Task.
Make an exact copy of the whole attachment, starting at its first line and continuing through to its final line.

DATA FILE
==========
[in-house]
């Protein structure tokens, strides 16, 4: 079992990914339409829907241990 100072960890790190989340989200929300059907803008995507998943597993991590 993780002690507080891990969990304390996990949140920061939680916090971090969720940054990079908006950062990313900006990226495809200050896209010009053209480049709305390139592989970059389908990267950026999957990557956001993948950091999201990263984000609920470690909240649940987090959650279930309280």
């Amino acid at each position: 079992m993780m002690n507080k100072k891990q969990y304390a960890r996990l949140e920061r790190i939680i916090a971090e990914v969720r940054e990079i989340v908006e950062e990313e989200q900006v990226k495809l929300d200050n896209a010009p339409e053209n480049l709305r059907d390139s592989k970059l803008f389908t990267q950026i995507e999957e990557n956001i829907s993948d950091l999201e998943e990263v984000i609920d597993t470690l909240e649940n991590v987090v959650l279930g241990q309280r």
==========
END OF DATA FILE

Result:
[in-house]
């Protein structure tokens, strides 16, 4: 079992990914339409829907241990 100072960890790190989340989200929300059907803008995507998943597993991590 993780002690507080891990969990304390996990949140920061939680916090971090969720940054990079908006950062990313900006990226495809200050896209010009053209480049709305390139592989970059389908990267950026999957990557956001993948950091999201990263984000609920470690909240649940987090959650279930309280």
């Amino acid at each position: 079992m993780m002690n507080k100072k891990q969990y304390a960890r996990l949140e920061r790190i939680i916090a971090e990914v969720r940054e990079i989340v908006e950062e990313e989200q900006v990226k495809l929300d200050n896209a010009p339409e053209n480049l709305r059907d390139s592989k970059l803008f389908t990267q950026i995507e999957e990557n956001i829907s993948d950091l999201e998943e990263v984000i609920d597993t470690l909240e649940n991590v987090v959650l279930g241990q309280r």